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    • One of the reasons we each had a camera and computer was exactly because we were trying to anticipate an event like this occurring and take steps to keep the damage to a minimum. Luckily, we did have some of the photos left and our files were almost all backed up. We’re safe and healthy and we’ll just pay better attention in the future!

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  • Hate to hear about the theft. The few times we have been victims it really bugged us for a while, both the loss of trust and feeling stupid for not taking better care. Buses are notoriously bad so a little paranoia is not misplaced when traveling on them.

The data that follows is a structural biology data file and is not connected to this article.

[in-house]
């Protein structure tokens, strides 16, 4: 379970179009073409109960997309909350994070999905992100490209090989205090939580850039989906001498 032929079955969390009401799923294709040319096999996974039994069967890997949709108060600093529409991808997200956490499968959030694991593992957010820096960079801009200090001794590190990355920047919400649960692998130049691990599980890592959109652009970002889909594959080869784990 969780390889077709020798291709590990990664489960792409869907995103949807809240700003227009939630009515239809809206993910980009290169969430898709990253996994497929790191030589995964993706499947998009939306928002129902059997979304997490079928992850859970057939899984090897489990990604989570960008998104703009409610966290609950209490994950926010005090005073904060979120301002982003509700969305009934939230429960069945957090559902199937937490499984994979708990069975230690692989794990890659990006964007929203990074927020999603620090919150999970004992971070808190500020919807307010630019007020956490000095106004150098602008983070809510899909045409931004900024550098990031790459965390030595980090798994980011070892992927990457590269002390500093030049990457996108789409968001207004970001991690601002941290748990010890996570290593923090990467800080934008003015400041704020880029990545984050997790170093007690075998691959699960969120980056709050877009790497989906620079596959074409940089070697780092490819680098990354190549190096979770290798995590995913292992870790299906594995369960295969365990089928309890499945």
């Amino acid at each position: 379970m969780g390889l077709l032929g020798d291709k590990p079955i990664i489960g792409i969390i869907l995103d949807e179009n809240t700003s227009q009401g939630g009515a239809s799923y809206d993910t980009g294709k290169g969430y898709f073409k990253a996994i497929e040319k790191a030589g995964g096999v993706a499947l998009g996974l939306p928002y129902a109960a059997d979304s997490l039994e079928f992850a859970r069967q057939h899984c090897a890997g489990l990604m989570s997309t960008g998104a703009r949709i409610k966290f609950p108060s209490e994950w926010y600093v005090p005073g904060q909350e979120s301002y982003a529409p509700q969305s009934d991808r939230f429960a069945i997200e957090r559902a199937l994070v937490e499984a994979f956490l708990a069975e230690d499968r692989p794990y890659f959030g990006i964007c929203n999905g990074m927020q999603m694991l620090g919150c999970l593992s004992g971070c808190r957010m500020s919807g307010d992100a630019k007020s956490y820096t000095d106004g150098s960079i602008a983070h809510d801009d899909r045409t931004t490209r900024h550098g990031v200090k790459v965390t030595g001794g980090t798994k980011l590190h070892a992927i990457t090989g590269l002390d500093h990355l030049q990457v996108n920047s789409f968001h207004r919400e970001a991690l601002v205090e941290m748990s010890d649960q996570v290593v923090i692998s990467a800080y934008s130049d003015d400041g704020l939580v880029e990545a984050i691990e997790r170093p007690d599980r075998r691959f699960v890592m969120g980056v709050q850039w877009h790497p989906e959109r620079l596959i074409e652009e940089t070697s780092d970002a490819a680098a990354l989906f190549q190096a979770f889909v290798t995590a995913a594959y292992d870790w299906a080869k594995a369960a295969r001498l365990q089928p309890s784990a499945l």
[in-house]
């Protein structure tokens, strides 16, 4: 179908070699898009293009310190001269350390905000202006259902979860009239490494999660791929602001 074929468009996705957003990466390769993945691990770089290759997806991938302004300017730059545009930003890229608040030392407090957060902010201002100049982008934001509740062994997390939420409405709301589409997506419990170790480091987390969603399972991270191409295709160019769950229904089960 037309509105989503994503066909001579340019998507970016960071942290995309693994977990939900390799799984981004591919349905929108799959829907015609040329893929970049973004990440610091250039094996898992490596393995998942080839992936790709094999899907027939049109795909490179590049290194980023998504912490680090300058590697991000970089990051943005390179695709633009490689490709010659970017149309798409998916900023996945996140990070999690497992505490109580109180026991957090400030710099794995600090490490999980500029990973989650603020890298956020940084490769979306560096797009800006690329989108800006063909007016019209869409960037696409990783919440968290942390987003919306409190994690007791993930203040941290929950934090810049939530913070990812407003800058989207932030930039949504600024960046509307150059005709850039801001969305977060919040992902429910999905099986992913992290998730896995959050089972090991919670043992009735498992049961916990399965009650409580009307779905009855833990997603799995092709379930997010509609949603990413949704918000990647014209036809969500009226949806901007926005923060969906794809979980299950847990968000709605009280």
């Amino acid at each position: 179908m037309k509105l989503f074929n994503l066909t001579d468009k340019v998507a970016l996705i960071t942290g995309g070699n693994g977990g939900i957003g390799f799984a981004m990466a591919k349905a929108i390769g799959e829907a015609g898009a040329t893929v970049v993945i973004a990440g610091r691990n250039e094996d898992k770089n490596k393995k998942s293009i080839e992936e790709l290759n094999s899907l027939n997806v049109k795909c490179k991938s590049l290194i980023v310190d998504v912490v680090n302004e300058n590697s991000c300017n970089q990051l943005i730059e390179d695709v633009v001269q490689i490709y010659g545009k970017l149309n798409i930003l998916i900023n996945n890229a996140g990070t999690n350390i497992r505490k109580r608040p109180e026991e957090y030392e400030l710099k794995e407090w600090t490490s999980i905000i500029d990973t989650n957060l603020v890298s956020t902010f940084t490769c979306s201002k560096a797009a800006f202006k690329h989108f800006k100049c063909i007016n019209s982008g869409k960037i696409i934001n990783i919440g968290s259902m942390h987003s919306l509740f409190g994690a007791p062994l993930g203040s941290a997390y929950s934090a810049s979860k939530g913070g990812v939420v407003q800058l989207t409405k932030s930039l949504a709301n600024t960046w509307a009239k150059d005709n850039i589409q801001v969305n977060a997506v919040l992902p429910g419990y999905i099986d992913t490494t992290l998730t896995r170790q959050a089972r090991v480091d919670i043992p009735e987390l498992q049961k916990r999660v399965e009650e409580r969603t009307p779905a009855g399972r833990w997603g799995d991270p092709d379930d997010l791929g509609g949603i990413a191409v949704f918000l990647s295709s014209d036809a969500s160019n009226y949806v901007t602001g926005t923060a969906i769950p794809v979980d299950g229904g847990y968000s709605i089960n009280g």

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  • I feel you there… I got burgled many times too, the last one was my phone! And it’s incredible how people have the cold blood to take what’s not theirs, they never try to return it!

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    • So sorry that this experience has happened to you, not once but several times as it’s a terrible feeling to be taken advantage of or ripped off. When you’re traveling your possessions are already whittled down to the essentials so losing anything is difficult. Hopefully this doesn’t occur to you nor us again in the future…

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  • Thank you so much for sharing this unfortunate event. Kudos to you for not letting it spoil your journey, even though it did take away the trust we work so hard to find. We always think “it can’t happen” or “people are good” but it’s a hard lesson for us travelers to learn. Maybe we’ll all be a little more aware thanks to you! 🙂 Safe travels!